Trainer as an expert, what Gladwell failed to elaborate: mindFly

Nothing beats experience. In his bestselling book Outliers (Gladwell & Rea,2008), Malcolm Gladwell advocates that 10,000 hours is the amount of time it takes to get good at anything “the magic number of greatness.” Indeed with experience comes a more in-depth and more accurate understanding of the subject matter. The theory is criticized by many experts. They believe that practice alone cannot qualify anyone as an expert. As per a Princeton study:

• In games, practice made for a 26% difference

• In music, it was a 21% difference

• In sports, an 18% difference

• In education, a 4% difference

• In professions, just a 1% difference

What should be the qualification of a trainer? Should the trainer be just competent like a line pilot or should she/he have a higher level of qualification?

The industry uses the terms proficient and competent interchangeably. Competency-based training methodologies use the term expert when describing the trainers. These methodologies, however, do not define what an expert is. Let us look at the level of skill development.

The Dreyfus model of Skill Acquisition

The Dreyfus model classifies skill acquisition into five levels (Dreyfus,2004). It is an overarching integrative approach to professional activities, which incorporates both routings and the decisions to use them, while still maintaining that the term ‘skilled behaviour connotes semi-automatic rather than deliberative processes.

Novice

  • Rigid adherence to taught rules or plans
  • Little situational perception
  • No discretionary judgment

Advanced Beginner

  • Guidelines for action based on attributes or aspects
  • Situational perception still limited
  • All attributes and aspects are treated separately and given equal importance

Competent

  • Coping with crowdedness
  • Now sees actions at least partially in terms of longer-term goals
  • Conscious, deliberate planning
  • Standardized and routinized procedures

Proficient

  • See situations holistically rather than in terms of aspects
  • See what is most important in situation
  • Perceives deviations from the normal pattern
  • Decision making less laboured
  • Uses maxims for guidance, whose meaning varies according to
  • the situation

Expert

  • No longer relies on rules, guidelines or maxims
  • Intuitive grasp of situations based on the deep tacit understanding
  • Analytical approaches used only in a novel situation or when problems occur
  • The vision of what is possible

Trainer level

The trainer must, therefore, attain a level of Proficient or an Expert. It helps build confidence in the trainee and secondly for an efficient flow of information. Amongst other aspects, the instructor must have a good conceptual knowledge of the areas of competencies. The instructor needs to record, assess, evaluate and provide solution or recourse in the event of a problem identified during the training. An expert level in the competencies will help achieve these critical requirements.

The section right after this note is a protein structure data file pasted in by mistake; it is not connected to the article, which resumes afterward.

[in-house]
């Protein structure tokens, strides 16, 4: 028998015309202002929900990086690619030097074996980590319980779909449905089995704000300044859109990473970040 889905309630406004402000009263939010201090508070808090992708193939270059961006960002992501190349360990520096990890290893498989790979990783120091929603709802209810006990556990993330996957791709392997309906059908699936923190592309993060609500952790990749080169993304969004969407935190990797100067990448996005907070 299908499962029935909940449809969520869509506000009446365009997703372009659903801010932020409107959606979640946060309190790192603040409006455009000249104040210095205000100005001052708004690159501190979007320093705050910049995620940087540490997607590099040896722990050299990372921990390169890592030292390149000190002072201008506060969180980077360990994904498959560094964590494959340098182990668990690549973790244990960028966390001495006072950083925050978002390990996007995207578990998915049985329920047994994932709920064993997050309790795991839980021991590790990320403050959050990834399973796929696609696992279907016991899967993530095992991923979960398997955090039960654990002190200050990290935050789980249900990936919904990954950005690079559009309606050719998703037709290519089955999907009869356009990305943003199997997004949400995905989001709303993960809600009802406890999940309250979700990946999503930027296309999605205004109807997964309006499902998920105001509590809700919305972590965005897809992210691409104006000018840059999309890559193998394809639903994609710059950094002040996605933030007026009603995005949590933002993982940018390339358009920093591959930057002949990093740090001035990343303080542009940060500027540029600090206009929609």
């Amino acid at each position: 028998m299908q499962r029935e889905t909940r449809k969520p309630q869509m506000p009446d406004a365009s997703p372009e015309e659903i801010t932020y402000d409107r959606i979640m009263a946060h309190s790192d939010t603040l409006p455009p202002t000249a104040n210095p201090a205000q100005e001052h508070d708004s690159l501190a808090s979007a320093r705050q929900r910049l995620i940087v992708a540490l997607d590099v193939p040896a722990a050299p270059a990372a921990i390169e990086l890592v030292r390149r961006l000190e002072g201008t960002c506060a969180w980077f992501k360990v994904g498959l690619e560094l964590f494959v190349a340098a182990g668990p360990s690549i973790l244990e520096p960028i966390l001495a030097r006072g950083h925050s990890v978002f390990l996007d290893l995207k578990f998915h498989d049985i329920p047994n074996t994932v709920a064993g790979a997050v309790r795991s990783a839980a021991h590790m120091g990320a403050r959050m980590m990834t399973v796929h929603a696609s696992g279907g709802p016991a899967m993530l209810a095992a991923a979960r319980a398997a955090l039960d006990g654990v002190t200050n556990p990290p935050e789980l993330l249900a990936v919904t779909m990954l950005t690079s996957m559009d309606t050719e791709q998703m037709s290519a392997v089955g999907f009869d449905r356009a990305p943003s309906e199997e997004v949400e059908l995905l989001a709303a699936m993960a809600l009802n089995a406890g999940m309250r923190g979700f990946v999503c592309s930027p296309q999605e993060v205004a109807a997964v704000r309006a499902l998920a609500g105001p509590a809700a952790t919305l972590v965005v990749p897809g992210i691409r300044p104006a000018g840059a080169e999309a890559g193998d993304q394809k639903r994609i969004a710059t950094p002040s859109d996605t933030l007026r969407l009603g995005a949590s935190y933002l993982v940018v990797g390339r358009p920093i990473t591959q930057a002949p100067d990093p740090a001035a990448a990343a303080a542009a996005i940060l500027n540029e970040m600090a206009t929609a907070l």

According to Dreyfus, Competence is the climax of the rule-guided learning an discovering how to cope in crowded, pressurized contexts. Whereas proficiency marks the onset of quite a different approach to the job: normal behaviour is not just routinized but semi-automatic; situations are apprehended more deeply, and the abnormal is quickly spotted and given attention. Thus progressing beyond competence depends on a more holistic approach to situational understanding.

Progression from proficiency finally happens when the decision making, as this requires significantly more experience. Dreyfus does acknowledge that experts will deliberate before acting on some occasions, either because the outcomes are mainly critical or because they feel uneasy with their first choice of action (Eraut, 2008).

Experts have acquired extensive knowledge that affects what they notice and how they organize, represent, and interpret information in their environment. This, in turn, affects their abilities to remember, reason, and solve problems.

Expert

Fundamental principles of experts knowledge

1. Experts notice features and meaningful patterns of information that are not noticed by novices.

2. Experts have acquired a great deal of content knowledge that is organized in ways that reflect a deep understanding of their subject matter.

3. Experts’ knowledge cannot be reduced to sets of isolated facts or a proposition but, instead, reflects contexts of applicability: that is, the knowledge is “conditionalized” on a set of circumstances.

4. Experts can flexibly retrieve important aspects of their knowledge with little attention effort.

5. Though experts know their disciplines thoroughly, this does not guarantee that they can teach others.

6. Experts have varying levels of flexibility in their approach to new situations.

Summary: mindFly Human Factor

Being Competent is a qualification. If a person is competent, he qualifies to carry out work, which is repetitive or routine. When the task becomes more complicated, and when higher stakes are involved, mere competence will not suffice. The competence levels have to be raised to that of an expert. E.g., if you are looking at engaging a lawyer to contest a vital lawsuit, which will decide the outcome of your business, or when the stakes are high, a mere competent lawyer will not suffice. You will look for an expert or renowned lawyer who has a higher level of knowledge and skills.

Read the full paper ” Trainer as a subject matter expert”.

 

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